Ted by Seth MacFarlane


Is that a shit?

Is Seth MacFarlane actually funny?  Am I the only person on the face of the planet who just doesn’t get it?  I’ll admit that his hit Fox animated creation Family Guy was mildly entertaining back in its early days, you know, before it got cancelled for a few years, but everything he’s done since its return has been a pile of derivative garbage.

He’s got a formula for success and he’s obviously not afraid to keep reusing it.  Family Guy: talking dog.  American Dad: talking alien.  Ted: talking teddy bear.  He just keeps bringing inanimate objects to life and making them sound like Peter Griffin. What a creative genius!

Perhaps I’m being a bit unfair, but then again I’m also proud to admit that I’m probably not a member of his target audience.  Who is exactly?  I honestly don’t know, but what I do know is that I don’t ever want to meet anyone who is.  Personal gripes aside, he must be doing something right however, as people keep forking over their hard earned cake to view his work.

Ted opens with a short introduction that explains young Johnny’s magical Christmas wish that brought his stuffed teddy bear to life.  From there the movie then immediately flashes forward to the present, where we find a grown up John (Mark Wahlberg) and Ted (voiced by Seth MacFarlane) sitting on a couch smoking weed and talking random nonsense.

Hmmm.  Where have we seen this before?   Someone’s obviously been watching a lot of episodes of Wilfred, the hit FX show featuring Elijah Wood as a former lawyer who imagines that his neighbor’s dog is talking to him.  Actually, I take that back, because if MacFarlane had been paying even an ounce of attention to it, he would have seen that the show is actually quite funny, even when it’s being quite crude.  It must just be some happy accident that the two are so similar.  Yeah.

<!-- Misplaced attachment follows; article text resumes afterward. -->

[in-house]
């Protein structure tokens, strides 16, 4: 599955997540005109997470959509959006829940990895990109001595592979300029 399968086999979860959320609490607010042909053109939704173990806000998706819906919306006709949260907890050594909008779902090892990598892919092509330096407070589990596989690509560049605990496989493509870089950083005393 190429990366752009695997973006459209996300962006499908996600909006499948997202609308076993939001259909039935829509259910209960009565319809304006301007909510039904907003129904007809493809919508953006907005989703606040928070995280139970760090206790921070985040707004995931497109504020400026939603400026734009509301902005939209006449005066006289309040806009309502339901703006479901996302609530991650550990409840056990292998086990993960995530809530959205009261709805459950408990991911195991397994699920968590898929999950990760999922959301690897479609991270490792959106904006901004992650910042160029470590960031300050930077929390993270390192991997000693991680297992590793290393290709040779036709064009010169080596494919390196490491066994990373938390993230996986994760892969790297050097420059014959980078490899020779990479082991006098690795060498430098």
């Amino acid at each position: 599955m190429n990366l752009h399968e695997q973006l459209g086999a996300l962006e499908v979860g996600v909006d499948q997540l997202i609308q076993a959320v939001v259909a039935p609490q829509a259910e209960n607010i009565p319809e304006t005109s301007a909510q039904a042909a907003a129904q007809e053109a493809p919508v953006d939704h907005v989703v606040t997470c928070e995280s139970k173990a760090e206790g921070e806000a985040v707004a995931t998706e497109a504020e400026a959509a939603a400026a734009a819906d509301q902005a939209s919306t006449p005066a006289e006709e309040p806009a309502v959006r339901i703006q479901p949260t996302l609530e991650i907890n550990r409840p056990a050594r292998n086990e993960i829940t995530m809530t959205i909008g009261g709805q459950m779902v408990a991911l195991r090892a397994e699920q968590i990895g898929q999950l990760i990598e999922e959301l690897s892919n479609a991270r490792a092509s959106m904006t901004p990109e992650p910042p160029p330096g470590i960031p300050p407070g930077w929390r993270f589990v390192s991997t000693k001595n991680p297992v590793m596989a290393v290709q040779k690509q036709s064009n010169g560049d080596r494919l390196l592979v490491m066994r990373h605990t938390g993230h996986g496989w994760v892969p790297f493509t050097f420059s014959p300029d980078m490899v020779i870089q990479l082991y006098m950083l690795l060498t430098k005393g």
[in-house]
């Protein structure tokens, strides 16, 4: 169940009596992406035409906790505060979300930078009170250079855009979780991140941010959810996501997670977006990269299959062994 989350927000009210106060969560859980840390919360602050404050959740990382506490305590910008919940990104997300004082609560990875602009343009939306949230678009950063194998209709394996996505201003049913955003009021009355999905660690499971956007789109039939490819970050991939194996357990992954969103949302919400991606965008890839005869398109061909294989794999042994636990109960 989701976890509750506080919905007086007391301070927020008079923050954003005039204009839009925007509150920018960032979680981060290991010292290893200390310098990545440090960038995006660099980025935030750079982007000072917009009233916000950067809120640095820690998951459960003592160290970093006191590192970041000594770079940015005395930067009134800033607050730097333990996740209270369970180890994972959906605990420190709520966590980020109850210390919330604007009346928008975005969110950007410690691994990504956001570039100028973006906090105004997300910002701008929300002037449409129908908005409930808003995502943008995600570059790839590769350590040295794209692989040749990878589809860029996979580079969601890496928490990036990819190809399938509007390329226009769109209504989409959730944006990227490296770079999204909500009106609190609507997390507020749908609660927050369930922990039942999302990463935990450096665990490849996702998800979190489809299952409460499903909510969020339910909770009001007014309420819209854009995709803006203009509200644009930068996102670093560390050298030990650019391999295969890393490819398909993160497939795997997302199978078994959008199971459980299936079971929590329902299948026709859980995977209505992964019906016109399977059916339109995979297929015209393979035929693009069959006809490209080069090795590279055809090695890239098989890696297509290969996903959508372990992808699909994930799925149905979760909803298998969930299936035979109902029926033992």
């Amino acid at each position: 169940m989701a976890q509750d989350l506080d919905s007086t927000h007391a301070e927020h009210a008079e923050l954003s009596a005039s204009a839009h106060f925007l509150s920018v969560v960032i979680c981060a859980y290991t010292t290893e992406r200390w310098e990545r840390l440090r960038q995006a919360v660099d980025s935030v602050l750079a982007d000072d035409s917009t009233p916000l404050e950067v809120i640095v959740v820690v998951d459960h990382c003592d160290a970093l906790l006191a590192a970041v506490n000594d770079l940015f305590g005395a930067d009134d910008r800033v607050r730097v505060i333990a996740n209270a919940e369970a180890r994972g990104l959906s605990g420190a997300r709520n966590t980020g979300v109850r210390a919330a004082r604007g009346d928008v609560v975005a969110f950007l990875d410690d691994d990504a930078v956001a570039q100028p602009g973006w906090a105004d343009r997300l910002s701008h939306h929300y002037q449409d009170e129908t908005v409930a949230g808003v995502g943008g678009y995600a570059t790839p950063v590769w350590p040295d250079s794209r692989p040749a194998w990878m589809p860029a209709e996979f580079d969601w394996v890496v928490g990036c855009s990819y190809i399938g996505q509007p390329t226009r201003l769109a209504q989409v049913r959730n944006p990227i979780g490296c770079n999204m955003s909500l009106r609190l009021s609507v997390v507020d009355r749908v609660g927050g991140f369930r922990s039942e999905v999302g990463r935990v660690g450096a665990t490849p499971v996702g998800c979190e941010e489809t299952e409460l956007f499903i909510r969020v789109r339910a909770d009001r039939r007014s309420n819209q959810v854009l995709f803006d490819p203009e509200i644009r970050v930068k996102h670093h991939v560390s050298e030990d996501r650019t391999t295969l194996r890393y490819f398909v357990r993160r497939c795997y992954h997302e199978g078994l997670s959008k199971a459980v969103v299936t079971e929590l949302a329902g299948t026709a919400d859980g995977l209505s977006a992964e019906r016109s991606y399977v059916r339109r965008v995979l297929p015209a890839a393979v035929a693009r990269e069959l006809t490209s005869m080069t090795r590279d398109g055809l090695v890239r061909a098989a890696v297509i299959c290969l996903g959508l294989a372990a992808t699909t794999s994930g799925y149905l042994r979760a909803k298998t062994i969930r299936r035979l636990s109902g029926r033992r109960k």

If you like the lowest possible form of humor then Ted is your event of the season.  It relies solely on being offensive in order to get a laugh.  I mean seriously, what’s funnier than a stuffed bear simulating the climax of oral sex by squirting hand lotion all over its furry face? Ha. Ha. Ha. Ha.  Not your idea of a good time?  Perhaps you’d enjoy Mark Wahlberg punching an adolescent child in the face as hard as he possibly can and knocking him out cold instead?  Freaking hilarious!  Throw in a Susan Boyle joke (so timely) and add in a gay couple (we want to be offensive, but also show that we’re open minded) and it will almost make up for the scene where the teddy bear pretends to be “retarded” (his word, not mine).

Of course the movie isn’t up for oodles of Oscars for its brilliant screenplay, its fine acting performances, or its wonderful special effects.  The only thing it’s nominated for is Music-Original Song, for a piece of music that’s laugh out loud awful.

Did the Academy feel it necessary to throw MacFarlane a bone because he’s hosting this year?  Perhaps.  All I know is that I haven’t heard any of the other four songs this one is up against, but I’m fairly certain that they can’t possibly be as painfully bad.

The one bright ray of sunshine in this otherwise shitstorm is the performance turned in by Black Swan supporting actress Mila Kunis.  I’d love to know how she was talked into taking the part in the first place.  She deserves much better roles.  At least she didn’t have to make out with the bear.  Here’s to hoping she keeps it that way in the forthcoming sequel as well.

Ted ★½☆☆☆
Directed by Seth MacFarlane
Nominated For:
Music-Original Song (Music by Walter Murphy; Lyric by Seth MacFarlane)
United States
106 Minutes


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About Aaron Westerman

Aaron Westerman is the Manager of Web Architecture for a national human services organization. When he's not busy tearing sites apart and rebuilding them, he spends his ever shrinking free time trying to keep up with his twins, reading works of translated literature, and watching far too many Oscar nominated movies.

  • Karen

    I guess will just watch for the Boston landscape – thanks for heads up!